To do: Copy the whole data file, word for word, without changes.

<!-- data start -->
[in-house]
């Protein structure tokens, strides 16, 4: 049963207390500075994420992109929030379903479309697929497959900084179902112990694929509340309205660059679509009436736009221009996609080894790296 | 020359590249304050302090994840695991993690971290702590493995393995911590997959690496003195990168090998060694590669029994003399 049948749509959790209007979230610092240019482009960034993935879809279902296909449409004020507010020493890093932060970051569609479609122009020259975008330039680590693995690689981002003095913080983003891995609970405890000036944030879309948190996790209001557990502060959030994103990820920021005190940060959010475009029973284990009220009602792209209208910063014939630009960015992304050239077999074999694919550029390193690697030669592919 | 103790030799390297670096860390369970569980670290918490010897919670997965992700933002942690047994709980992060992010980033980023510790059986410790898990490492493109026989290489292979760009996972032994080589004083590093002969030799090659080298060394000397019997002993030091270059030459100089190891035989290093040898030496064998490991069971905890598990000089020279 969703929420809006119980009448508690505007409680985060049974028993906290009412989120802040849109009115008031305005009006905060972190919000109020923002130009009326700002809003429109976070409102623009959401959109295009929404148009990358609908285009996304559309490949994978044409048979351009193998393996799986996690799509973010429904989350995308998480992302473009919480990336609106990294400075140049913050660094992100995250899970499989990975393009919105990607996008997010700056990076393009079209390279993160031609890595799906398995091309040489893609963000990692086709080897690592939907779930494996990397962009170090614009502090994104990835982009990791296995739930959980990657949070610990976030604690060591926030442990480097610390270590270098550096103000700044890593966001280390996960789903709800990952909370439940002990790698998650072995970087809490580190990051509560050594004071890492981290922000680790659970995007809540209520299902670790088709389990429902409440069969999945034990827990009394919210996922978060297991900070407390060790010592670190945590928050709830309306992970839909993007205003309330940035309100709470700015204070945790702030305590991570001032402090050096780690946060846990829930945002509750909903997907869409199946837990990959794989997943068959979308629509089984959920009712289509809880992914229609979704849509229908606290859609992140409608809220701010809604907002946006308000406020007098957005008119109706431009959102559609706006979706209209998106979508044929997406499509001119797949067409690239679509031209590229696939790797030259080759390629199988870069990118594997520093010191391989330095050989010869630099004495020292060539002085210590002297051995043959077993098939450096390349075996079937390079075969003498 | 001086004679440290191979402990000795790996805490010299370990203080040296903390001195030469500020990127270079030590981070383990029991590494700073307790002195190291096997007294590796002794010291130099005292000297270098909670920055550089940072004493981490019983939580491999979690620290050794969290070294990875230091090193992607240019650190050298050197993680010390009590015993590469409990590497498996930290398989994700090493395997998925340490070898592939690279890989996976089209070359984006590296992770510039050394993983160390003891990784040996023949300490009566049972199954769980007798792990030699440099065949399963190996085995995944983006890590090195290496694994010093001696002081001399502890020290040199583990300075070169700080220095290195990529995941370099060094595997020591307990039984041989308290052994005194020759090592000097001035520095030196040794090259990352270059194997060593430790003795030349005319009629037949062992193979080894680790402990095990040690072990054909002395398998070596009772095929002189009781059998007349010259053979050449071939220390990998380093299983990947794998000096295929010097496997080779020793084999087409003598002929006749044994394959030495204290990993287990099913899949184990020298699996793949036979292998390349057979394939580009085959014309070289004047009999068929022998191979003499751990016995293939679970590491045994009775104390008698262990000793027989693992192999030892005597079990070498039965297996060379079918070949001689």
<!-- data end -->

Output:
[in-house]
């Protein structure tokens, strides 16, 4: 049963207390500075994420992109929030379903479309697929497959900084179902112990694929509340309205660059679509009436736009221009996609080894790296 | 020359590249304050302090994840695991993690971290702590493995393995911590997959690496003195990168090998060694590669029994003399 049948749509959790209007979230610092240019482009960034993935879809279902296909449409004020507010020493890093932060970051569609479609122009020259975008330039680590693995690689981002003095913080983003891995609970405890000036944030879309948190996790209001557990502060959030994103990820920021005190940060959010475009029973284990009220009602792209209208910063014939630009960015992304050239077999074999694919550029390193690697030669592919 | 103790030799390297670096860390369970569980670290918490010897919670997965992700933002942690047994709980992060992010980033980023510790059986410790898990490492493109026989290489292979760009996972032994080589004083590093002969030799090659080298060394000397019997002993030091270059030459100089190891035989290093040898030496064998490991069971905890598990000089020279 969703929420809006119980009448508690505007409680985060049974028993906290009412989120802040849109009115008031305005009006905060972190919000109020923002130009009326700002809003429109976070409102623009959401959109295009929404148009990358609908285009996304559309490949994978044409048979351009193998393996799986996690799509973010429904989350995308998480992302473009919480990336609106990294400075140049913050660094992100995250899970499989990975393009919105990607996008997010700056990076393009079209390279993160031609890595799906398995091309040489893609963000990692086709080897690592939907779930494996990397962009170090614009502090994104990835982009990791296995739930959980990657949070610990976030604690060591926030442990480097610390270590270098550096103000700044890593966001280390996960789903709800990952909370439940002990790698998650072995970087809490580190990051509560050594004071890492981290922000680790659970995007809540209520299902670790088709389990429902409440069969999945034990827990009394919210996922978060297991900070407390060790010592670190945590928050709830309306992970839909993007205003309330940035309100709470700015204070945790702030305590991570001032402090050096780690946060846990829930945002509750909903997907869409199946837990990959794989997943068959979308629509089984959920009712289509809880992914229609979704849509229908606290859609992140409608809220701010809604907002946006308000406020007098957005008119109706431009959102559609706006979706209209998106979508044929997406499509001119797949067409690239679509031209590229696939790797030259080759390629199988870069990118594997520093010191391989330095050989010869630099004495020292060539002085210590002297051995043959077993098939450096390349075996079937390079075969003498 | 001086004679440290191979402990000795790996805490010299370990203080040296903390001195030469500020990127270079030590981070383990029991590494700073307790002195190291096997007294590796002794010291130099005292000297270098909670920055550089940072004493981490019983939580491999979690620290050794969290070294990875230091090193992607240019650190050298050197993680010390009590015993590469409990590497498996930290398989994700090493395997998925340490070898592939690279890989996976089209070359984006590296992770510039050394993983160390003891990784040996023949300490009566049972199954769980007798792990030699440099065949399963190996085995995944983006890590090195290496694994010093001696002081001399502890020290040199583990300075070169700080220095290195990529995941370099060094595997020591307990039984041989308290052994005194020759090592000097001035520095030196040794090259990352270059194997060593430790003795030349005319009629037949062992193979080894680790402990095990040690072990054909002395398998070596009772095929002189009781059998007349010259053979050449071939220390990998380093299983990947794998000096295929010097496997080779020793084999087409003598002929006749044994394959030495204290990993287990099913899949184990020298699996793949036979292998390349057979394939580009085959014309070289004047009999068929022998191979003499751990016995293939679970590491045994009775104390008698262990000793027989693992192999030892005597079990070498039965297996060379079918070949001689």